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Strengthening regions
The DigiCULT study found that there is a changing trend from a centralised to a
decentralised approach, with regions becoming more actively involved in cultural heritage
projects. ALM institutions are developing a vast array of digitisation projects, all regionally
defined and sometimes in concert with local authorities.This is in the context of local and
regional heritage, as well as educational and tourist development plans.The central cultural
authorities more often focus on providing support services and technical advice on these
projects. As well, central cultural authorities attempt to define standards so that there is
interoperability between projects for ease of access.
Both in Europe and in North America we can see that there is a trend towards a
decentralised model with a common methodology for digitisation, but with the initiative in
the cultural heritage inventory coming from regions and local authorities.The central
(among others) becomes the arbitrator or reference point on the actions of the regions and
local authorities. However, due to economies of scale, there is a tendency for centralised
housing of digital collections from the regions.
With regards to strengthening regions, the experts participating in the DigiCULT study
identified urgent need to stimulate co-operation between cultural heritage institutions, and
encourage projects where small institutions could piggy-back with experienced cultural
organisations in common projects to foster knowledge transfer. National governments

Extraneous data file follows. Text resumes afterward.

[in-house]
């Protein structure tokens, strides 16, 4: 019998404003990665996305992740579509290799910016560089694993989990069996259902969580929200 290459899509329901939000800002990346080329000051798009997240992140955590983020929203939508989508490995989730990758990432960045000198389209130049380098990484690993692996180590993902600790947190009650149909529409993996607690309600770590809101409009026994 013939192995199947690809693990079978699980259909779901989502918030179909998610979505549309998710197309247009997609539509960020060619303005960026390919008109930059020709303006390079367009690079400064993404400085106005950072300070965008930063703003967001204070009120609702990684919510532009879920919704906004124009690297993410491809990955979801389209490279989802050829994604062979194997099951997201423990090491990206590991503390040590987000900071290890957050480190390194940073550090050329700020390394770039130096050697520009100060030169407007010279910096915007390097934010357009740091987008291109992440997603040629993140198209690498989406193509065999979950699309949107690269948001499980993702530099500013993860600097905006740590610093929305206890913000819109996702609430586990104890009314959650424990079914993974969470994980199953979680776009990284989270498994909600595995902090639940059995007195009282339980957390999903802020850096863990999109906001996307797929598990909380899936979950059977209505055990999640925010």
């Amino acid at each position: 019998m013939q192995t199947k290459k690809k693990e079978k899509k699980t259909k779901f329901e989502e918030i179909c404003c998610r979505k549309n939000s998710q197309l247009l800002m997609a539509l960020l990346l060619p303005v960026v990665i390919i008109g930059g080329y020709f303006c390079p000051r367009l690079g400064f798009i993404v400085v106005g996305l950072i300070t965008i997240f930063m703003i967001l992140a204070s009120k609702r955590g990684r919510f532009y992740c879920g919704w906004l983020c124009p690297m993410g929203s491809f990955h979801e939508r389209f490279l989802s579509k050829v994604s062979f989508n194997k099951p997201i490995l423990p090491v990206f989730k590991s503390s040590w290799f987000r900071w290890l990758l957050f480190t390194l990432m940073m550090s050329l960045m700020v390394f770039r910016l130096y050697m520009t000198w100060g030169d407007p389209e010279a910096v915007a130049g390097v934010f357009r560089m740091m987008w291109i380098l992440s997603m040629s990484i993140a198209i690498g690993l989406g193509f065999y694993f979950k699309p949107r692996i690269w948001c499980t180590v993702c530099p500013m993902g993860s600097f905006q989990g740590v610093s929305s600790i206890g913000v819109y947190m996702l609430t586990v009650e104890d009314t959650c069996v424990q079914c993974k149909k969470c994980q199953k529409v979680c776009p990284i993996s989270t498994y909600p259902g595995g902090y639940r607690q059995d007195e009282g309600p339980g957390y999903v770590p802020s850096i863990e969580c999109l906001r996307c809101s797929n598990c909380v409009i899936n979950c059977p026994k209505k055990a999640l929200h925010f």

should actively foster these kinds of (cross-sector) collaboration by making co-operation a
funding requirement for projects. In addition, project success could also be measured in
terms of successful knowledge transfer between participating institutions.This issue of
building the "co-operation capital" within small institutions is described in more detail
in the Chapter 7, Organisational Change.
The DigiCULT navigator to a participatory heritage
With up to 95 percent of European cultural heritage institutions being small entities,
valorisation and exploitation by means of information technologies also means enabling
these institutions to participate by setting up supportive organisations and virtual infra-
structures (e.g. networks, platforms, and more advanced environments). Both in Europe and
in North America we can see that there is a trend towards a decentralised model with a
common methodology for digitisation, but with the initiative in the cultural heritage
inventory coming from regions and local authorities. It can be expected that the success of
this model will become increasingly evident. More and more European countries will see
that the way to unlock the value of cultural heritage is to expand the number of digitised
collections and providing for their access and to support small cultural heritage institutions
by providing centralised centres of expertise.
It can also be expected that central governments will increasingly focus on providing
new and established centres of expertise, advice and assistance as well as standards
information and ensuring the wide access and use of this information.These organisations
and infrastructures would primarily fulfil two functions: On the one hand, they serve as
information transfer centres that provide training and further support small institutions with
developing the skills of their staff. On the other hand, such infrastructures would allow small
institutions to become more visible in the information society and "market" their activities,
collections, services and products.
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VI NATIONAL POLICIES & INITIATIVES